The royal family will pull together after the death of Prince Philip to support the Queen in her time of need as they did at the Diamond Jubilee, a historian says.
Following the death of royal patriarch the Duke of Edinburgh, the Prince of Wales will play a greater role in helping and comforting his mother, Hugo Vickers suggested.
When the Queen marked her 60 years on the throne in June 2012, Philip fell ill and missed the majority of the celebrations.
Heir to the throne Charles gave an affectionate speech in tribute to his mother at the Buckingham Palace concert, in which he referred to his unwell father.
Vickers told the PA news agency: "We saw them do it at the Diamond Jubilee. It was rather touching.
"Prince Charles stepped forward and was much more supportive than he could have been if Prince Philip were there.
"They do have a family and they are there to support one another - that's what they will do."
At the concert, Charles called the Queen "Mummy" to huge cheers from the crowd and said they were "celebrating the life and service of a very special person".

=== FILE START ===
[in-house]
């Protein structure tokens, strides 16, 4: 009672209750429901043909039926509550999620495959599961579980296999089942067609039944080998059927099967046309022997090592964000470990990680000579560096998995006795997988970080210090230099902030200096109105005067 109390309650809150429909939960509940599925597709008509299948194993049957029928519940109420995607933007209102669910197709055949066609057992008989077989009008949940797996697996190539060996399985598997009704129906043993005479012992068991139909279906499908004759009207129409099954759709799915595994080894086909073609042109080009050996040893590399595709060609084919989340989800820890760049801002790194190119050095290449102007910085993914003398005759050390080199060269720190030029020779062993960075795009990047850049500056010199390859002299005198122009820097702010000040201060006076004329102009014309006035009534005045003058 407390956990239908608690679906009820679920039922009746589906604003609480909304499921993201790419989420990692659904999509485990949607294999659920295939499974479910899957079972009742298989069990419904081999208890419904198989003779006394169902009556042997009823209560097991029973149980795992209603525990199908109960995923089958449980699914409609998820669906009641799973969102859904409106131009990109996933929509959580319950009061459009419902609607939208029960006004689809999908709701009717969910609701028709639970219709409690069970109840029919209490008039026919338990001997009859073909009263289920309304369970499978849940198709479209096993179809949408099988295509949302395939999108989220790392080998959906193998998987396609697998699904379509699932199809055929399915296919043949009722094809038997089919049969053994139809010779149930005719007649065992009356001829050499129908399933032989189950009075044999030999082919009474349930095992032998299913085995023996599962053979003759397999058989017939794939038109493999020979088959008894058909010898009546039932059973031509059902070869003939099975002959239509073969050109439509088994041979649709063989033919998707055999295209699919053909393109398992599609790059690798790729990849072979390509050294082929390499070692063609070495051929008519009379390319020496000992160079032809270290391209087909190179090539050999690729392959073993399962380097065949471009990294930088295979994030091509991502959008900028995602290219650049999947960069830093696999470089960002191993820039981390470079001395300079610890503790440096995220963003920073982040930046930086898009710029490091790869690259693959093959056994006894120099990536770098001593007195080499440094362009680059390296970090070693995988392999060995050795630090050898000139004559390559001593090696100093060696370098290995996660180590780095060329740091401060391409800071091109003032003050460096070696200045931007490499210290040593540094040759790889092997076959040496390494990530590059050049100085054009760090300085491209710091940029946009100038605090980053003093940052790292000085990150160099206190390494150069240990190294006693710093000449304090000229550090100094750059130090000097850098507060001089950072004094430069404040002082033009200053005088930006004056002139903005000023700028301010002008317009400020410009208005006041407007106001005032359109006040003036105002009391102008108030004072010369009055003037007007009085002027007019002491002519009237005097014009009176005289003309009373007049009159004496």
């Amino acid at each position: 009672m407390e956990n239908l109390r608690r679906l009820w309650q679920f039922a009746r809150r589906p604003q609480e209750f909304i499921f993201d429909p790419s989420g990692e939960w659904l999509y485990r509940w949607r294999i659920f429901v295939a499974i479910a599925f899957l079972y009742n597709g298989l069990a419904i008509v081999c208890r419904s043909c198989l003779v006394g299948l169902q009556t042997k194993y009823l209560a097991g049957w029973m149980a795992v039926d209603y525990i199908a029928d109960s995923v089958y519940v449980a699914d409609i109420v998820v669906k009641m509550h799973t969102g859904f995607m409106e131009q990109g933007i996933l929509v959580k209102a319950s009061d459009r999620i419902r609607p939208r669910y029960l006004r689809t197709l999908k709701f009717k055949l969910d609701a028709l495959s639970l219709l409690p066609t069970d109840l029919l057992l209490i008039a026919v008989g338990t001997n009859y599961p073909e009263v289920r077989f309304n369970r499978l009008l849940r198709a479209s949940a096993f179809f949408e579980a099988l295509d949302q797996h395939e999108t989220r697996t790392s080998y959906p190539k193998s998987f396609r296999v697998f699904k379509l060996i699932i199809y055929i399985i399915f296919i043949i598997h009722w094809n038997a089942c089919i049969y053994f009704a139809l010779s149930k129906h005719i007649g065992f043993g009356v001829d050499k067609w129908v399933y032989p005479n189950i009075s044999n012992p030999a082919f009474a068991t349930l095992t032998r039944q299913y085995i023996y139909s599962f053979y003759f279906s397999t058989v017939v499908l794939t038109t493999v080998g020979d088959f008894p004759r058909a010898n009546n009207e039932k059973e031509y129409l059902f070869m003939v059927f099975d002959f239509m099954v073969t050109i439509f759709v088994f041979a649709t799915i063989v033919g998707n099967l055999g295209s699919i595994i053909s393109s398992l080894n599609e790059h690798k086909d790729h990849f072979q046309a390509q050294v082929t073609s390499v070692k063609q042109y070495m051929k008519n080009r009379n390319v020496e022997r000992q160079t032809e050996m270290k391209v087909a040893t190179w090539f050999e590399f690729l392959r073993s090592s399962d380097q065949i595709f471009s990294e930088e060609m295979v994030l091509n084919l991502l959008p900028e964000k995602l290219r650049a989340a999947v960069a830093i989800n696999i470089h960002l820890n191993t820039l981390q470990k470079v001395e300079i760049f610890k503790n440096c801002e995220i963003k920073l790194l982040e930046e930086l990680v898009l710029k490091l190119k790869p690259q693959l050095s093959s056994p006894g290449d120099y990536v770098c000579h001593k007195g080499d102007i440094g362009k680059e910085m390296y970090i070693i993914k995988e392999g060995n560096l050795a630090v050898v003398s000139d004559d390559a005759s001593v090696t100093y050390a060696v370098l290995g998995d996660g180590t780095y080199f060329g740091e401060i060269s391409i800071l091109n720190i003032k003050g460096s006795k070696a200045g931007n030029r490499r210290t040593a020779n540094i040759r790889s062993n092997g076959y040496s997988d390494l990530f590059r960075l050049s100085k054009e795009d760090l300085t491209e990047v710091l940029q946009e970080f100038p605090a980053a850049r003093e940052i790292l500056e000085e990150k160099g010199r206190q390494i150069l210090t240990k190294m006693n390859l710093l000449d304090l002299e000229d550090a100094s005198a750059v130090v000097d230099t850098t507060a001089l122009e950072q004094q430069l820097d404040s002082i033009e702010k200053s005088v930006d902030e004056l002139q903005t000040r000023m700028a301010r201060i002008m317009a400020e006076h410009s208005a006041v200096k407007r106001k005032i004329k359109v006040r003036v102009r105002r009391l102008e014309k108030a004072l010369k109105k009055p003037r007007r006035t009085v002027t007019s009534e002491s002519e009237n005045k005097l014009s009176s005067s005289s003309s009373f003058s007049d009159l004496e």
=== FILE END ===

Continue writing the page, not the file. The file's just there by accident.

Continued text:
He added: "The only sad thing about this evening is that my father cannot be here with us because unfortunately he's been taken unwell.
"Ladies and gentlemen, if we shout loud enough he might just hear us in hospital."
Spectators stamped their feet and chants of "Philip, Philip" broke out.
On the final day of festivities, Charles and the Duchess of Cornwall joined the Queen in a carriage procession back to the Palace after the thanksgiving service to ensure she was not riding alone.
The royals have a large number of relatives to turn to for comfort.
The Queen and the duke had four children - the Prince of Wales, the Princess Royal, the Duke of York and the Earl of Wessex and eight grandchildren including the Duke of Cambridge, and Princesses Beatrice and Eugenie, as well as a host of accompanying in-laws such as Camilla, the Countess of Wessex, and the Duchess of Cambridge.
The Queen is said to be close to Sophie, who is married to the Earl of Wessex, and the countess is likely to be a source of support for the monarch.